Ten post dostępny jest także w języku: polski
One trend that was gaining momentum on Poland’s housing market before the coronavirus pandemic struck was the rise of institutional rental. Foreign funds had started to deploy substantial capital to accumulate portfolios of rental apartments in the country, attracted by the Polish housing market’s huge growth potential and by high returns in its rented sector.
Institutional rental in Poland: a market at an early stage of development
The largest player in the institutional rented sector in Poland at the moment is state development bank Bank Gospodarstwa Krajowego’s Fundusz Mieszkan na Wynajem (FMW). It has a portfolio of nearly 2,000 rental apartments in six big cities: Warsaw, Gdansk, Wroclaw, Krakow, Poznan and Katowice. FMW’s leadership position is unlikely to be challenged in the near future; it is building rentals as part of the government’s Mieszkanie+ programme’s so-called market component.
The second-largest operator by number of apartments is Resi4Rent, a subsidiary of Echo Investment, the listed property developer. Its portfolio already includes more than 1,200 units in three cities, Wroclaw, Lodz and Warsaw, with another 1,400 under construction or in planning in Warsaw, Poznan, Gdansk, and Krakow. By 2023, Resi4Rent aims to grow its portfolio to about 7,500 units.
The main problem holding back quicker growth of institutional rental in Poland before the pandemic was to do with supply. Investors were keen on acquiring large packages of apartments, preferably entire buildings, however developers often weren’t interested, as they got higher margins from selling to individuals. But then Covid-19 came. Sales of new apartments tumbled in the second quarter of 2020 amid the lockdown and unprecedented uncertainty. While demand bounced back in the summer and especially in September, things got worse again in October as the second wave rolled in.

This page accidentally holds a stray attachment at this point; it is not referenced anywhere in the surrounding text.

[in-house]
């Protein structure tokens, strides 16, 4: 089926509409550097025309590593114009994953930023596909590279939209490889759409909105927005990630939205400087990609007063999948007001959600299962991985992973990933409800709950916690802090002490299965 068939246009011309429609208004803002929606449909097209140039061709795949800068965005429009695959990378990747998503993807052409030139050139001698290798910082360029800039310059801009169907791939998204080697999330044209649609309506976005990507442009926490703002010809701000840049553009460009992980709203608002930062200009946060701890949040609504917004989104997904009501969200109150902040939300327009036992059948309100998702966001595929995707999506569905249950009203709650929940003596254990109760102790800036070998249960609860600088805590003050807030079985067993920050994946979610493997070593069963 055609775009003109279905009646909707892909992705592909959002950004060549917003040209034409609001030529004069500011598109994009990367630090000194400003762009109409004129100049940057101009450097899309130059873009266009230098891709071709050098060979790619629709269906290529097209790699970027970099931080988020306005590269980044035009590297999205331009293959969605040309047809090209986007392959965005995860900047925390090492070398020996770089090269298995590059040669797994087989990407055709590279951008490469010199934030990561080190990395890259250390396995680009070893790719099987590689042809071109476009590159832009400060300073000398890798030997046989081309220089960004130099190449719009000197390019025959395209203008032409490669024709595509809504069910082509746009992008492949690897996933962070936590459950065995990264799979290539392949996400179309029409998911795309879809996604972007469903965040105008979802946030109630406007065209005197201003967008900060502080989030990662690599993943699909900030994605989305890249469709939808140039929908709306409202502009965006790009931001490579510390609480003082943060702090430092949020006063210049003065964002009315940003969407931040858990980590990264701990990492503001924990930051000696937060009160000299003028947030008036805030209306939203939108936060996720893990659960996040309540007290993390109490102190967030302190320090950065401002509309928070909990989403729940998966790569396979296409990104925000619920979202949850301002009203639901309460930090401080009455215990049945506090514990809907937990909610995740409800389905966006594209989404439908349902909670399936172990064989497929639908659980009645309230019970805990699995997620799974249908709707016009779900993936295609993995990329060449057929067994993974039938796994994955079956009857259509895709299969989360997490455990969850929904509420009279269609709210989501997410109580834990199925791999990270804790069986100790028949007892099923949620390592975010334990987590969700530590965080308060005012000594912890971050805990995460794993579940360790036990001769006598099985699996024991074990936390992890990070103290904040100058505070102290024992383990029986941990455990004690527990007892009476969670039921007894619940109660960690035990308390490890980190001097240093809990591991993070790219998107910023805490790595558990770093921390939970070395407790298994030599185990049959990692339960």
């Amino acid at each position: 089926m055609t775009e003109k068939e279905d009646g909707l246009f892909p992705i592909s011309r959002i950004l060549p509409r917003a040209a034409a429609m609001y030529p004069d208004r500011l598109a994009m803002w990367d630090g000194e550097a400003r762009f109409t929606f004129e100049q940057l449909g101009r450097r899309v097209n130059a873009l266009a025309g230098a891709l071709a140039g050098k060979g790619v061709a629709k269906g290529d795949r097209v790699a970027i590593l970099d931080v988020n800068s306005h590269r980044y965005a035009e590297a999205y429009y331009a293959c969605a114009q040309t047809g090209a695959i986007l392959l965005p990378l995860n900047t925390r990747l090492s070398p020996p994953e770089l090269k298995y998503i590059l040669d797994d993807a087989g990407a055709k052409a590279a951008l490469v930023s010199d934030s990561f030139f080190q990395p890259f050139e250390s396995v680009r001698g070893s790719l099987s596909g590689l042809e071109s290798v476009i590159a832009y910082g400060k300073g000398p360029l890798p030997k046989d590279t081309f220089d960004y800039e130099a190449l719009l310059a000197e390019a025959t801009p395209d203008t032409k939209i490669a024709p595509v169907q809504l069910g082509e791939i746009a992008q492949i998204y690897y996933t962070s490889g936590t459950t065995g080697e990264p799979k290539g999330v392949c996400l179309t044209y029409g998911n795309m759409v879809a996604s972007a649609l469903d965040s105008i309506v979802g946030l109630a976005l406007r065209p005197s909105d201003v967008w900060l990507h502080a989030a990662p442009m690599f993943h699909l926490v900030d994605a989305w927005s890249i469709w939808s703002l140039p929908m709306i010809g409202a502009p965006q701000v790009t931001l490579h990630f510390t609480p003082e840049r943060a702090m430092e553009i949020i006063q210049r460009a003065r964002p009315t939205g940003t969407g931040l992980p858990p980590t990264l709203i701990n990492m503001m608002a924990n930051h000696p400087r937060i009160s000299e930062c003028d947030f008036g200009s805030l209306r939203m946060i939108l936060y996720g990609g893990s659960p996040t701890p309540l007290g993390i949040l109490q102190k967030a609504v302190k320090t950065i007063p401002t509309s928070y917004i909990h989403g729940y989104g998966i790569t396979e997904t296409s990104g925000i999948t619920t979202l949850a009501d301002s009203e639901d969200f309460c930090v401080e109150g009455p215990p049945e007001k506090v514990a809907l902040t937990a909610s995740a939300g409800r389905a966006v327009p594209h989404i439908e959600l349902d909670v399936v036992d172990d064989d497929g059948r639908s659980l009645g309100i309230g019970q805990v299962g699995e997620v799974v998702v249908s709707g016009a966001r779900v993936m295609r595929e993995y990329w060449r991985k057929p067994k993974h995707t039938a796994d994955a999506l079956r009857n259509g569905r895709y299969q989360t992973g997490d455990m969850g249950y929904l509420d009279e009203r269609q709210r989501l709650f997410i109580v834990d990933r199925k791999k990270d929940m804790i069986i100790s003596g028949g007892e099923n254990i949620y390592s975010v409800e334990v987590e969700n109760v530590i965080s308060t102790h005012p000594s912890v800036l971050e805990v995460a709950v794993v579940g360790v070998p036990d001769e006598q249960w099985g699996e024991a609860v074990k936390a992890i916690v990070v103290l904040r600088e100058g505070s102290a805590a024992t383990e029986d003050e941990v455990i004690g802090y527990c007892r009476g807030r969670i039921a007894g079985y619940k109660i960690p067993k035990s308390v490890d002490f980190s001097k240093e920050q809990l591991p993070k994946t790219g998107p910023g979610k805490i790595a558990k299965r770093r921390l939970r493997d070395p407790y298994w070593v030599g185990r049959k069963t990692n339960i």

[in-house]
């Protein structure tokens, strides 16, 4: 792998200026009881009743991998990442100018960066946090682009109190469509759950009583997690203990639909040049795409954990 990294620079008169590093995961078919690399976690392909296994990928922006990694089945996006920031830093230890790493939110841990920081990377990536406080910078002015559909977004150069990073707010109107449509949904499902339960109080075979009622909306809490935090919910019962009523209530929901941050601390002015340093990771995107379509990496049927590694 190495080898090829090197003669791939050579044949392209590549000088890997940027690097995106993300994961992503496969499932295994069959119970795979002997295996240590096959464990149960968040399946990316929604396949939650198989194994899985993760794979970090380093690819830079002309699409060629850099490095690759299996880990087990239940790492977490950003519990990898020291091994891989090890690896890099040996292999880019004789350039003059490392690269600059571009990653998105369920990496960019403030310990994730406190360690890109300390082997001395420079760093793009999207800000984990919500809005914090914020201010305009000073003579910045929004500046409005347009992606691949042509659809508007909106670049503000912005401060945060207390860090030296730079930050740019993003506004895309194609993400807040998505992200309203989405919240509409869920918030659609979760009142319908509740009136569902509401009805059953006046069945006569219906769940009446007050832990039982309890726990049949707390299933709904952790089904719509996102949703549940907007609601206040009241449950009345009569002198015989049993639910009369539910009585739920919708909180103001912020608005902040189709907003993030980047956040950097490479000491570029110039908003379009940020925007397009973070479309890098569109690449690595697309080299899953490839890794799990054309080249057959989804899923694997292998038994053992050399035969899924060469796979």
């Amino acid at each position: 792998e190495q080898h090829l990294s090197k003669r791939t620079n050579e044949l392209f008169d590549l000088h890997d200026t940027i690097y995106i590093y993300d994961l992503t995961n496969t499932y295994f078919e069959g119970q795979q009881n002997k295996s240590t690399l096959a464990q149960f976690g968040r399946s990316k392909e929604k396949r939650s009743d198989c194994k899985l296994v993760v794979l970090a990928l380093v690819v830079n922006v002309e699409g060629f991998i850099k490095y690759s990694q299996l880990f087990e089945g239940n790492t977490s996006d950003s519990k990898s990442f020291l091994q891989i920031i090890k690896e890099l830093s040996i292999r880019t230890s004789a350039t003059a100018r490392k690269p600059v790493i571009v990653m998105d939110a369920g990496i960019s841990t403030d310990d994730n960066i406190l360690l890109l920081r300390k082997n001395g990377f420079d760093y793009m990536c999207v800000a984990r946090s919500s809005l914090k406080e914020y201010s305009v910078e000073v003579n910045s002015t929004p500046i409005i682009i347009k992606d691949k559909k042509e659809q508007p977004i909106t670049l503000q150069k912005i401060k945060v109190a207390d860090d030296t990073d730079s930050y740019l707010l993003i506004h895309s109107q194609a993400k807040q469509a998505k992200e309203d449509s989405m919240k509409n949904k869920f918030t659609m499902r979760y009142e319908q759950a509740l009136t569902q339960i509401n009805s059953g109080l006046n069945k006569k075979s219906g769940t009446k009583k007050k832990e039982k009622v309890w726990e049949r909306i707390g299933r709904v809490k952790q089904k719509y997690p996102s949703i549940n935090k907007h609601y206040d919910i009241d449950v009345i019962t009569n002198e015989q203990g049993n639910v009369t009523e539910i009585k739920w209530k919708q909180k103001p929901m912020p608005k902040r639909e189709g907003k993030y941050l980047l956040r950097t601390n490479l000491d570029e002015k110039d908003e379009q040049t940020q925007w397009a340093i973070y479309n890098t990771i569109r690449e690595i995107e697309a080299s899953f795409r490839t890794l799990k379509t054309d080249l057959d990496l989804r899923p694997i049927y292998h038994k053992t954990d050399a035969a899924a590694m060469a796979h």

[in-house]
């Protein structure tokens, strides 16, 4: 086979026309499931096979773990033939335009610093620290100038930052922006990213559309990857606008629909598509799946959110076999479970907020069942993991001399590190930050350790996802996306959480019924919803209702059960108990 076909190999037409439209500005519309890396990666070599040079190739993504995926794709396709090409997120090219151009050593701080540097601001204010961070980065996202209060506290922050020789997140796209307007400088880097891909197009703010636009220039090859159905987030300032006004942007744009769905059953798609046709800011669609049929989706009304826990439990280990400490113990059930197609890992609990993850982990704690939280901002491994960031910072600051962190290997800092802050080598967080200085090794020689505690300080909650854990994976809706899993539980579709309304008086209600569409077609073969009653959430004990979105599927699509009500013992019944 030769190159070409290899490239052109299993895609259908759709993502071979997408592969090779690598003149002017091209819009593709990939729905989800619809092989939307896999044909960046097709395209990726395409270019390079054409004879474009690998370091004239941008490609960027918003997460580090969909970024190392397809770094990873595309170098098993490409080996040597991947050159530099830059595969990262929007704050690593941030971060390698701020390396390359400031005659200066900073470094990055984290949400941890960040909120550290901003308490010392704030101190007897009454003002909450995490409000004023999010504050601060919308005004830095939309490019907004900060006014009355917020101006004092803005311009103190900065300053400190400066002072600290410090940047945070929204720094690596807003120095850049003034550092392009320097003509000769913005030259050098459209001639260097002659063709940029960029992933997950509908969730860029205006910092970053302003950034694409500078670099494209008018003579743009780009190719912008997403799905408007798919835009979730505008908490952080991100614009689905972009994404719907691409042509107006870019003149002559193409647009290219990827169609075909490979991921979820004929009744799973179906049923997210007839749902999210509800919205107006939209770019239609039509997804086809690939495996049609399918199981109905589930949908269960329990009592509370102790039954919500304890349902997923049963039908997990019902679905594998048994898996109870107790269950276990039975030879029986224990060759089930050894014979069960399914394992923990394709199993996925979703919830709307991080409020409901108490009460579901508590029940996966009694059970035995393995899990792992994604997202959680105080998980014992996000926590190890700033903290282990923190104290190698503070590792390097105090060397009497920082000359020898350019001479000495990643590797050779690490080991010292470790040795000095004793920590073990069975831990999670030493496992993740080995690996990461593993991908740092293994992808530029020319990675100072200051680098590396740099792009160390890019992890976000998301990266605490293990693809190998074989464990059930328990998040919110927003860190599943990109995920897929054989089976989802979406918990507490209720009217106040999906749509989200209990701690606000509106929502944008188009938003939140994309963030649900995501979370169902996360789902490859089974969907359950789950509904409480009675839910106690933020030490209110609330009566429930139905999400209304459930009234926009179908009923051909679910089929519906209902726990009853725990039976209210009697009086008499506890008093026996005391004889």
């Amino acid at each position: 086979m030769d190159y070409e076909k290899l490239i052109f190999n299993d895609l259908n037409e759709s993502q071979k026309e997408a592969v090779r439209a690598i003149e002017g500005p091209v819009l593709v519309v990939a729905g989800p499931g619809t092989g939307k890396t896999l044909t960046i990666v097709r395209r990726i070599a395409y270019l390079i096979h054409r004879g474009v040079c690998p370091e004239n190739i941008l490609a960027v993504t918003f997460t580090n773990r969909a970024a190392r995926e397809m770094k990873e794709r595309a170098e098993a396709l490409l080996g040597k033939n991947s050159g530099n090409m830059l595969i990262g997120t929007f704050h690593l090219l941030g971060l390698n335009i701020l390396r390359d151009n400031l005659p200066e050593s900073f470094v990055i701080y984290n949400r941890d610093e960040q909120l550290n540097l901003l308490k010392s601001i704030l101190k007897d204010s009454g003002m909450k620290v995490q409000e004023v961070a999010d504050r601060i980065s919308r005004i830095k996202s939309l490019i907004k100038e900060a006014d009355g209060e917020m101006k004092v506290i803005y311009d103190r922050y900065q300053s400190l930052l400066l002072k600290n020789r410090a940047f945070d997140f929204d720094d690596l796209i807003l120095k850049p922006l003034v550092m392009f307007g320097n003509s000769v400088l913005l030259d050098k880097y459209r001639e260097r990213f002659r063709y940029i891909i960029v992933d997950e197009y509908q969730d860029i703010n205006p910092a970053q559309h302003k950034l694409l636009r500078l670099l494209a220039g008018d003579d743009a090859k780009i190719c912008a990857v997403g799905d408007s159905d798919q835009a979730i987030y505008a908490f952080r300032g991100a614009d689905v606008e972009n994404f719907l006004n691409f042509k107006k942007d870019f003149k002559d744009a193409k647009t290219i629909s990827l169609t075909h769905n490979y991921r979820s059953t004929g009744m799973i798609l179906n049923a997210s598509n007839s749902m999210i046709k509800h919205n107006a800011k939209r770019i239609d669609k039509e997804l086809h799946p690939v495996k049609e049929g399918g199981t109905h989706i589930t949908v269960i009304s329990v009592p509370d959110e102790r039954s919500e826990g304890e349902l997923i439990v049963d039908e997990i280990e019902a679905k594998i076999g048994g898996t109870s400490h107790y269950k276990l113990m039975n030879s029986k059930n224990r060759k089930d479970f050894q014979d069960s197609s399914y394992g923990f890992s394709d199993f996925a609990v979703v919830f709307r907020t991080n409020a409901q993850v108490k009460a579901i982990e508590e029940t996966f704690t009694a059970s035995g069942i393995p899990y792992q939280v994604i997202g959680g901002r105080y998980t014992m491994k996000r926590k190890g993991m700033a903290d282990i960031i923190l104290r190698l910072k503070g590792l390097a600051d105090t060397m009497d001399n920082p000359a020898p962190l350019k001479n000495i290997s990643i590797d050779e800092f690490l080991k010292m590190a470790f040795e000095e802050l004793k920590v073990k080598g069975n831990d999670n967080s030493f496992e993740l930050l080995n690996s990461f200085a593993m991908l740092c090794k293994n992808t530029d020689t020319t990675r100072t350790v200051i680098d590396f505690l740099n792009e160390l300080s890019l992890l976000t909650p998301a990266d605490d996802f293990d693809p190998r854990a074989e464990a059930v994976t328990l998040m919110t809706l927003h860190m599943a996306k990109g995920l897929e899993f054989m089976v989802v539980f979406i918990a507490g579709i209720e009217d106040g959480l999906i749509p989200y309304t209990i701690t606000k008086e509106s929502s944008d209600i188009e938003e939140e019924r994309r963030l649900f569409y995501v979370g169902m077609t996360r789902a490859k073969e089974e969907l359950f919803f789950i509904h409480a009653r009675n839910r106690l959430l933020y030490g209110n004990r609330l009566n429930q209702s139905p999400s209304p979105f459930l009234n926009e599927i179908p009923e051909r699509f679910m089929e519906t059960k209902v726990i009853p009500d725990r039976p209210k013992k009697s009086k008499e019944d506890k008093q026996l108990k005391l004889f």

Ambitious plans, new entrants
Over the past year or so, there have been a number of major developments – deals and announcements of expansion plans – in the institutional rented space. Here are the most important ones:
- In the fourth quarter of 2019 TAG Immobilien of Germany acquired Vantage Development, one of the largest developers on the Wroclaw market. After completing the transaction, TAG said it plans to build 8,000-10,000 rental apartments in Poland.
- Eiffage Immobilier Polska is also lining up a major push into rental housing. Its first project of this kind is PRogress Spot on Postepu Street in Warsaw, which will include 450 units. Plans include the construction of 2,300 apartments for rent in Krakow, Poznan, Wroclaw, and Gdansk. It has appointed Savills, the real estate consultancy, to advise it on the construction of rental apartments.
- Another notable player is Zeitgeist Asset Management of Germany. “Ever since our entry to the Polish market it has been our goal to build a property portfolio that includes at least 800 rental apartments,” says co-founder Peter Noack, adding: “Now it is time for a change of priorities. Buildings are close to completion. The next step, in the near future, will be to prepare them for rental, tailoring them to the needs of different groups of customers.” Mr Noack says Zeitgeist is open to working with property developers in further enlarging its portfolio of buildings with rental apartments in Poland’s major cities.